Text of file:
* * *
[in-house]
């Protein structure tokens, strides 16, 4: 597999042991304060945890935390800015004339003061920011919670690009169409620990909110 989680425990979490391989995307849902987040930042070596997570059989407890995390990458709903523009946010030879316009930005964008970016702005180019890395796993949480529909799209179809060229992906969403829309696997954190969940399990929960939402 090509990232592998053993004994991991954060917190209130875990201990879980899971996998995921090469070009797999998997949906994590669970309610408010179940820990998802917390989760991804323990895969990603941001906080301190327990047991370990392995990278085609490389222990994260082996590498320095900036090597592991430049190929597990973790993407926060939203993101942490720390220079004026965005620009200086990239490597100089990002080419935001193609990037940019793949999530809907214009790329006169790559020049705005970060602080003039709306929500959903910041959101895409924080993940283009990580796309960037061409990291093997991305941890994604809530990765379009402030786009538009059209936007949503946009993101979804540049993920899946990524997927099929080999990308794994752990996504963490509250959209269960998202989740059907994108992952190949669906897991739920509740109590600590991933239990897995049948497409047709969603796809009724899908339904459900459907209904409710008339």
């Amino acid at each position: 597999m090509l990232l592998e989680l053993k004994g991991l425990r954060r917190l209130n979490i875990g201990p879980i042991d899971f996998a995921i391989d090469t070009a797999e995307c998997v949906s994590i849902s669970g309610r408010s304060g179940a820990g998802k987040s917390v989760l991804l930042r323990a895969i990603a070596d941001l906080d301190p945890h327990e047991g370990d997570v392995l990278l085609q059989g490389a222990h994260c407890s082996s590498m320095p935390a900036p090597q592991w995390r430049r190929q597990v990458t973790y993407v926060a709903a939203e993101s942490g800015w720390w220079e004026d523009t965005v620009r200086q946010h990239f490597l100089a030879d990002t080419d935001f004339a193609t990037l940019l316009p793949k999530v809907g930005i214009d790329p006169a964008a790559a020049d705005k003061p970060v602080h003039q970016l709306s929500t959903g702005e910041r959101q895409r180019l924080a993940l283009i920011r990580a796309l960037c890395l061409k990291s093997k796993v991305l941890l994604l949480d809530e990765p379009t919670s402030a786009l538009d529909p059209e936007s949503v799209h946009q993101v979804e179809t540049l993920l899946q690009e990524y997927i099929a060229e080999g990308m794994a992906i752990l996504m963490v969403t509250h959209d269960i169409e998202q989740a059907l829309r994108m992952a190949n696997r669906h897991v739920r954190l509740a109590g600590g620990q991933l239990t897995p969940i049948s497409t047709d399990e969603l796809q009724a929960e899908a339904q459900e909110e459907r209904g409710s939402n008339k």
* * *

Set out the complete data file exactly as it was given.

[in-house]
């Protein structure tokens, strides 16, 4: 597999042991304060945890935390800015004339003061920011919670690009169409620990909110 989680425990979490391989995307849902987040930042070596997570059989407890995390990458709903523009946010030879316009930005964008970016702005180019890395796993949480529909799209179809060229992906969403829309696997954190969940399990929960939402 090509990232592998053993004994991991954060917190209130875990201990879980899971996998995921090469070009797999998997949906994590669970309610408010179940820990998802917390989760991804323990895969990603941001906080301190327990047991370990392995990278085609490389222990994260082996590498320095900036090597592991430049190929597990973790993407926060939203993101942490720390220079004026965005620009200086990239490597100089990002080419935001193609990037940019793949999530809907214009790329006169790559020049705005970060602080003039709306929500959903910041959101895409924080993940283009990580796309960037061409990291093997991305941890994604809530990765379009402030786009538009059209936007949503946009993101979804540049993920899946990524997927099929080999990308794994752990996504963490509250959209269960998202989740059907994108992952190949669906897991739920509740109590600590991933239990897995049948497409047709969603796809009724899908339904459900459907209904409710008339």
């Amino acid at each position: 597999m090509l990232l592998e989680l053993k004994g991991l425990r954060r917190l209130n979490i875990g201990p879980i042991d899971f996998a995921i391989d090469t070009a797999e995307c998997v949906s994590i849902s669970g309610r408010s304060g179940a820990g998802k987040s917390v989760l991804l930042r323990a895969i990603a070596d941001l906080d301190p945890h327990e047991g370990d997570v392995l990278l085609q059989g490389a222990h994260c407890s082996s590498m320095p935390a900036p090597q592991w995390r430049r190929q597990v990458t973790y993407v926060a709903a939203e993101s942490g800015w720390w220079e004026d523009t965005v620009r200086q946010h990239f490597l100089a030879d990002t080419d935001f004339a193609t990037l940019l316009p793949k999530v809907g930005i214009d790329p006169a964008a790559a020049d705005k003061p970060v602080h003039q970016l709306s929500t959903g702005e910041r959101q895409r180019l924080a993940l283009i920011r990580a796309l960037c890395l061409k990291s093997k796993v991305l941890l994604l949480d809530e990765p379009t919670s402030a786009l538009d529909p059209e936007s949503v799209h946009q993101v979804e179809t540049l993920l899946q690009e990524y997927i099929a060229e080999g990308m794994a992906i752990l996504m963490v969403t509250h959209d269960i169409e998202q989740a059907l829309r994108m992952a190949n696997r669906h897991v739920r954190l509740a109590g600590g620990q991933l239990t897995p969940i049948s497409t047709d399990e969603l796809q009724a929960e899908a339904q459900e909110e459907r209904g409710s939402n008339k």